"Electronic circuits are very sophisticated these days. But a crack, even an extremely small one, can interrupt the flow of current and eventually lead to the failure of a device," said Jinxing Li, a PhD candidate at the University of California at San Diego (UC San Diego).

"Traditional electronics can be fixed with soldering, but repairing advanced electronics on a nanoscale requires innovation," Li said.

Gadgets will soon be more ubiquitous than ever, appearing in our clothes, implants and accessories, said Li. But finding ways to fix nanocircuits, battery electrodes or other electronic components when they break remains a challenge.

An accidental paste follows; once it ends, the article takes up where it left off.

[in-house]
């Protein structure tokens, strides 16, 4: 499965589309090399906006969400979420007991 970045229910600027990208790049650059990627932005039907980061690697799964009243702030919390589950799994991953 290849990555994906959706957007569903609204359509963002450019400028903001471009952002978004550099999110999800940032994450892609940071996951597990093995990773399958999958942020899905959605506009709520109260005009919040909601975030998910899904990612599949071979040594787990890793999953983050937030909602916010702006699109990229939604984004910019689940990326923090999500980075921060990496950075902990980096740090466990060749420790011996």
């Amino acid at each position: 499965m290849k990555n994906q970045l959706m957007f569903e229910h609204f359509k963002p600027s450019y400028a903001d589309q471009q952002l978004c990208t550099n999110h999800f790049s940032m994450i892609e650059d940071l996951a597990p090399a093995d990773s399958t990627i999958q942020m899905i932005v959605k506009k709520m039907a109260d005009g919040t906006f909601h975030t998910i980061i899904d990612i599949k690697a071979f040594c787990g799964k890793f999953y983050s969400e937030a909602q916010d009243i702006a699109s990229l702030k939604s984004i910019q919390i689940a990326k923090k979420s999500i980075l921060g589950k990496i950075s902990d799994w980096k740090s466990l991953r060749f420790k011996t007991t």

Replacing whole devices or even parts can be tricky or expensive, particularly if they are integrated in clothes or located in remote places, researchers said. Creating devices that can fix themselves would be ideal, according to Joseph Wang from UC San Diego.